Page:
So You’ve Decided to Unfollow Me

We’re good, seriously.

A double exit-door, open to reveal a Matrix-style code waterfall. Over the door is a green exit sign with a green halo.
Sascha Kohlmann/CC BY SA 2.0 (modified)

It’s hard to overstate how liberating the early years of internet publishing were. After a century of publishing driven by the needs of an audience, we could finally switch to a model driven by the interests of writers.

That meant that instead of trying to figure out what some “demographic” wanted to read about, we wrote what we wanted to read, and then waited for people who share our interests to show up and read and comment and write their own blogs and newsletters and whatnot.

When the first ad networks came along, they leaned into this model: “Here is a writer whose audience has this approximate composition and interests; if that’s a group you’re trying to reach, then here’s a rate card to show those people ads.”

Back in those days, it seemed that ad targeting would enable more niches, more “long tail” publications tailoring to the esoteric, gnarly interests of writers and readers.

But that was wrong. As behavioral ad targeting took off, and with it, social networks and recommendation algorithms, the money shifted to follow readers around on the internet. Some readers were worth more than others. Showing an ad for a contingency liability lawyer to someone with a mesothelioma diagnosis was worth a bundle, for example, but you didn’t have to write about asbestos or lung cancer to score ad revenue from that user.
Continue reading "So You’ve Decided to Unfollow Me"

Pluralistic: 07 Apr 2020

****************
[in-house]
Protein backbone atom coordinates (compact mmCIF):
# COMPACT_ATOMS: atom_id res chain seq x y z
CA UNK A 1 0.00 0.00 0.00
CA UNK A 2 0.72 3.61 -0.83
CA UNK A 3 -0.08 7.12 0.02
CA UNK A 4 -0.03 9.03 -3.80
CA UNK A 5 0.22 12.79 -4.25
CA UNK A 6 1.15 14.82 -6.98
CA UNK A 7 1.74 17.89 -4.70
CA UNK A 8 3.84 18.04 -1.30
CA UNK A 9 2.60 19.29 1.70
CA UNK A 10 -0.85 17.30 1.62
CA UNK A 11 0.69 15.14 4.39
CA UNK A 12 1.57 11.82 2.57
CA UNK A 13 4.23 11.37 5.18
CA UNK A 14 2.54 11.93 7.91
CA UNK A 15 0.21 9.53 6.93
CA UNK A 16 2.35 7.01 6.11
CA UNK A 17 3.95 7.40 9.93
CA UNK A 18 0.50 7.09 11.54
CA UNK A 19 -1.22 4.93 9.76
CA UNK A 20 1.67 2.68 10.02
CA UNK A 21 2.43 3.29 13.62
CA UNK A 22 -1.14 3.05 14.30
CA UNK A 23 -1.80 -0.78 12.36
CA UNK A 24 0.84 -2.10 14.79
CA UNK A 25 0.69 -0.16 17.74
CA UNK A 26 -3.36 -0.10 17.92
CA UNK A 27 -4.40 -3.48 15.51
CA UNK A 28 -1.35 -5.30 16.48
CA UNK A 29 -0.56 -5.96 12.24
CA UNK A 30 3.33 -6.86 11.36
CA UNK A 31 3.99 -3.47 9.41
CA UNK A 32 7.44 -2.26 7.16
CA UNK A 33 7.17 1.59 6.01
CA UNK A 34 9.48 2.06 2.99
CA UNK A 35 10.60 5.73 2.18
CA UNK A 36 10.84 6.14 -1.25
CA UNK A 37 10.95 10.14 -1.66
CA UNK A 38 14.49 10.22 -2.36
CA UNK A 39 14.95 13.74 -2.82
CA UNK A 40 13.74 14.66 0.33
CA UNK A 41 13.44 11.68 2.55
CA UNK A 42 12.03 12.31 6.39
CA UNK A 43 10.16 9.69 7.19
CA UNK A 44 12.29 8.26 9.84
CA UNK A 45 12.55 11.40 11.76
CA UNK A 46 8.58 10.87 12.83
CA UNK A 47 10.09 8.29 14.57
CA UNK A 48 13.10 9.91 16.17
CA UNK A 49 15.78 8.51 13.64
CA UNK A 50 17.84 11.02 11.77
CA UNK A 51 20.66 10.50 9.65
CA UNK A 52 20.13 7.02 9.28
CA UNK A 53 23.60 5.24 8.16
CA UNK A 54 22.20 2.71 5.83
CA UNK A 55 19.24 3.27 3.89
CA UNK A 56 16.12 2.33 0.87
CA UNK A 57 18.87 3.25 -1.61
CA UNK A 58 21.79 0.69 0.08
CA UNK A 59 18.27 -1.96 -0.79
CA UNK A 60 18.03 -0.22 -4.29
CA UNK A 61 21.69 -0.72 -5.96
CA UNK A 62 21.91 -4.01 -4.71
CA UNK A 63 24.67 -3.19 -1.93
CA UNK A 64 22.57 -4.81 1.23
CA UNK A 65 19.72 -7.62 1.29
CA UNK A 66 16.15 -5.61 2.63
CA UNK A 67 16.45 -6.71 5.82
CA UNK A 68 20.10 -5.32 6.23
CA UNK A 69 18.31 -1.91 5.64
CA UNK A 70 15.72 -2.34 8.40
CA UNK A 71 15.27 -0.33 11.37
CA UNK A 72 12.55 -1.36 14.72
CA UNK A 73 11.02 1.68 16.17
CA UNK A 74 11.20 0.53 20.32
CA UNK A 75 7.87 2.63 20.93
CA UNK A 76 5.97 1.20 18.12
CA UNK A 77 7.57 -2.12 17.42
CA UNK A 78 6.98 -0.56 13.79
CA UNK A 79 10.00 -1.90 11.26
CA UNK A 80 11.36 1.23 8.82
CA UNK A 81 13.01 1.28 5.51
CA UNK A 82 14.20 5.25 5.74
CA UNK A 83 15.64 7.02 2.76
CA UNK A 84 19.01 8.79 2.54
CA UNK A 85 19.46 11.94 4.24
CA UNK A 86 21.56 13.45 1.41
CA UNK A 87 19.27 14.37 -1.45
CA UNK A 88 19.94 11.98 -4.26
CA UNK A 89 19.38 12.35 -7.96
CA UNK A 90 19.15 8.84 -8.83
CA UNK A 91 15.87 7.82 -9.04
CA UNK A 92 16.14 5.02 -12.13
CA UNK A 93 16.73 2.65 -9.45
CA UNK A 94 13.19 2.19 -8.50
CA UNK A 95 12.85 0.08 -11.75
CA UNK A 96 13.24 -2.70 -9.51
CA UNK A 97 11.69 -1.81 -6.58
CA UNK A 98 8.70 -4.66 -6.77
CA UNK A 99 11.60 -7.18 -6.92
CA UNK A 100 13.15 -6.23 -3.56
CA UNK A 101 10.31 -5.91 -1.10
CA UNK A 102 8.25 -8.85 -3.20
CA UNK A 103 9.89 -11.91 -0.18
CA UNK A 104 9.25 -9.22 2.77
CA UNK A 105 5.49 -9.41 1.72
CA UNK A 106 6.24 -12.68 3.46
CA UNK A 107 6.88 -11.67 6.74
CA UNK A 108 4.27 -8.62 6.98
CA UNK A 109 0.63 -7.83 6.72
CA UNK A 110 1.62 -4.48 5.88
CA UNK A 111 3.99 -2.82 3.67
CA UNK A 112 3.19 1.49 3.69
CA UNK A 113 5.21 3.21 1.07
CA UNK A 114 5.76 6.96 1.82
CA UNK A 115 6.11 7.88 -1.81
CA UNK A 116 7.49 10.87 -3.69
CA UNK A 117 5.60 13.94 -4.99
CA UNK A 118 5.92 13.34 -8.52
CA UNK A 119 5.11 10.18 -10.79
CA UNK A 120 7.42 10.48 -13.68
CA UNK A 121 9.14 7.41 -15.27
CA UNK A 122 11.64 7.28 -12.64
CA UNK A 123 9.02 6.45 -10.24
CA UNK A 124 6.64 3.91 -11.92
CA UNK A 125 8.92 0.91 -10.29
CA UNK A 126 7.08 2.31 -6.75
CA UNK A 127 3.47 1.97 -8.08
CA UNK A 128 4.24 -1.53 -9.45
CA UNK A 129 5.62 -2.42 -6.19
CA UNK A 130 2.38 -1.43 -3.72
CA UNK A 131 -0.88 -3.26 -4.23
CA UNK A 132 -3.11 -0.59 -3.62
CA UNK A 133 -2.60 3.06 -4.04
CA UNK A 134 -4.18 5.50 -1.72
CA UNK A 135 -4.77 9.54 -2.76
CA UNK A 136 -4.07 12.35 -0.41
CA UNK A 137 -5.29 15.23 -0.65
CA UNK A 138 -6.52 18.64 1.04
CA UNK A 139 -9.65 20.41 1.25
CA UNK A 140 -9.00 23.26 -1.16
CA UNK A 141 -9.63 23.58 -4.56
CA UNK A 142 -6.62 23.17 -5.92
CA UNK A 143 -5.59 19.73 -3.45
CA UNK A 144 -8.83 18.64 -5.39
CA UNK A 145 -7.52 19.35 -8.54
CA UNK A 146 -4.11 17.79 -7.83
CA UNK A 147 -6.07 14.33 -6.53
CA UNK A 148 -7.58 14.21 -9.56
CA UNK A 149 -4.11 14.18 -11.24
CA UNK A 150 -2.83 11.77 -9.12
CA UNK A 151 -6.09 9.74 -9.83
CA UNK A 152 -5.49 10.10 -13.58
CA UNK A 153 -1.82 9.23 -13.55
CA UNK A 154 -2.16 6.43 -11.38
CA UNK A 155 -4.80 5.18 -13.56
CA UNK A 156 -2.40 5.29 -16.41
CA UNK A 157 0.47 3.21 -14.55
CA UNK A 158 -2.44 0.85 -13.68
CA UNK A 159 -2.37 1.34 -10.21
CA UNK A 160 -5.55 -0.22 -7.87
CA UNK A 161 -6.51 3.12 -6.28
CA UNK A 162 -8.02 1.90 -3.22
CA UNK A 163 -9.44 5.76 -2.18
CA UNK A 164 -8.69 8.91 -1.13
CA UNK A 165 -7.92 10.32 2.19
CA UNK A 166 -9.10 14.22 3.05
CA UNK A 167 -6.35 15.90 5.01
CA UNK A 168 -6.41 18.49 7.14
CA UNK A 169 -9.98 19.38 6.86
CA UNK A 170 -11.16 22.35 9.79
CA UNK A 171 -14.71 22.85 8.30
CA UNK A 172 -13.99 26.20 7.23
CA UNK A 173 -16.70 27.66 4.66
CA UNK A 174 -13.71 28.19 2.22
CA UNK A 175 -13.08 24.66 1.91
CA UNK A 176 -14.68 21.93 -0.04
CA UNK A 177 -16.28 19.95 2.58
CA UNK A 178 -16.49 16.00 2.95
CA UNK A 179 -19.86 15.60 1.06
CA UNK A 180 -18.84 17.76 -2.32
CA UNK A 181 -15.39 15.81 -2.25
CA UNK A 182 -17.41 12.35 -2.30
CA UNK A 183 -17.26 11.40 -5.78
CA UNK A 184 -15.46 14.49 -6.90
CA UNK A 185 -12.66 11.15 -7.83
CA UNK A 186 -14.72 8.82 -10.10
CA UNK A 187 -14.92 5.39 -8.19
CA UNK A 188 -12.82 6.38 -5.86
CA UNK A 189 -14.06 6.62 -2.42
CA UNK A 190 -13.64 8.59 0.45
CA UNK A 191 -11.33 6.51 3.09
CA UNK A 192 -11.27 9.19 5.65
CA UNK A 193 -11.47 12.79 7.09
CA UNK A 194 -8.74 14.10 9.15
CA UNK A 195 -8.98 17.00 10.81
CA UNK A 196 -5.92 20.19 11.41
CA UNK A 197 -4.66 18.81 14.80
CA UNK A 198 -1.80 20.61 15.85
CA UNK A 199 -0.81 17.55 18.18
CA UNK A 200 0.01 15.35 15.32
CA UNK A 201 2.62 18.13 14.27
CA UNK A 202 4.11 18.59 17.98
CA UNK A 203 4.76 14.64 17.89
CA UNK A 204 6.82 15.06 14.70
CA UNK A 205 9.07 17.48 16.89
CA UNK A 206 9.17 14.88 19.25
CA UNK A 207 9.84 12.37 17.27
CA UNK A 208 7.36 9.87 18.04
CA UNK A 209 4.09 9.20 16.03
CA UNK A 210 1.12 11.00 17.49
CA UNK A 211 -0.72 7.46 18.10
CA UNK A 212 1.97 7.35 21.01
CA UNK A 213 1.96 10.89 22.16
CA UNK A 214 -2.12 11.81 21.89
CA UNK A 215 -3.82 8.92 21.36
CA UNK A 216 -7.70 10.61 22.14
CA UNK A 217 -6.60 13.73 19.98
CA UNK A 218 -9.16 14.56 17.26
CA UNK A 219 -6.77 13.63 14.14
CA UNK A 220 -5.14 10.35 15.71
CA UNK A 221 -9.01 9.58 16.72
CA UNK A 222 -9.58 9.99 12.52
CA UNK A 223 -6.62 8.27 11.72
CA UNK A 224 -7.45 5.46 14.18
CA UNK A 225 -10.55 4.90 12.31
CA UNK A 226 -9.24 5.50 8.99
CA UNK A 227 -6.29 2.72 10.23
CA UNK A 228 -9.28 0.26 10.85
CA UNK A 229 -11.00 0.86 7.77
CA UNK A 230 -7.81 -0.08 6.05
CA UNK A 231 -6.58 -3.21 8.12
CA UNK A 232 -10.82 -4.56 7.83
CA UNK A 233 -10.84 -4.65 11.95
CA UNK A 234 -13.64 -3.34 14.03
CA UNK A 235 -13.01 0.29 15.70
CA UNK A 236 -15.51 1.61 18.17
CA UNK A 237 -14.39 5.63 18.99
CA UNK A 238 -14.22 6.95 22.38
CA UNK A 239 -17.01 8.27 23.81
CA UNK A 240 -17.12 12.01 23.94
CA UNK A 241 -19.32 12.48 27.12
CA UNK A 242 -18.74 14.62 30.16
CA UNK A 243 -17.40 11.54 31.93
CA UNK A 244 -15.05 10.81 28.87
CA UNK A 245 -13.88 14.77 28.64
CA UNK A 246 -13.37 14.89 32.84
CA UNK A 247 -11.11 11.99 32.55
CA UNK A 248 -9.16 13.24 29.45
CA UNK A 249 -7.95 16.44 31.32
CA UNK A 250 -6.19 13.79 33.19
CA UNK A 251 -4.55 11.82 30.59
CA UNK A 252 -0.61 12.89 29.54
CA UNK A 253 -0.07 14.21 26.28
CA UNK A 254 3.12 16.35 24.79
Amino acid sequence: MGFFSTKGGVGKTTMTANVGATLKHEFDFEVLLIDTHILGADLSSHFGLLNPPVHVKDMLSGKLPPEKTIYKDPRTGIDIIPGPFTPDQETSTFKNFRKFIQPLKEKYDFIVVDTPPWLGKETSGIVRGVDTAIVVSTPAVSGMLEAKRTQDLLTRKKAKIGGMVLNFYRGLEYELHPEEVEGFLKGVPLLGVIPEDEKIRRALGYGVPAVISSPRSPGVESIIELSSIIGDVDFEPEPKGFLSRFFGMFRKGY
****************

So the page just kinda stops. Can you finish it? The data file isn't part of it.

Today's links

  1. Pickled 2001 computer store: Deadstock ahoy!
  2. A farewell to APIs: Greed, spam and entropy killed mashups.
  3. Machine learning model performs butthole recognition: Peak Internet of Shit.
  4. Covid loteria cards: Cabronavirus.
  5. California's fiber for all bill: Tell your senator to support SB1130.
  6. 1978 Doonesbury stereotype: Come for the Indochina political humor, stay for the printer's lore.
  7. LA crime plummets: Down 23% (domestic violence is down 11%).
  8. US stimulus is one week's cash: Deflation ahoy.
  9. Private equity blinks on cuts to health workers' wages: Speeding up slow destruction makes it impossible to ignore.
  10. Virtual greenscreen: Incredible computer science paper from the 2020 IEEE Conference on Computer Vision and Pattern Recognition.
  11. Landlord changes church's locks: The pastor of Cross Culture Christian Center in Lodi, CA refused to stop holding services.
  12. This day in history: 2010, 2019
  13. Colophon: Recent publications, upcoming appearances, current writing projects, current reading

Continue reading "Pluralistic: 07 Apr 2020"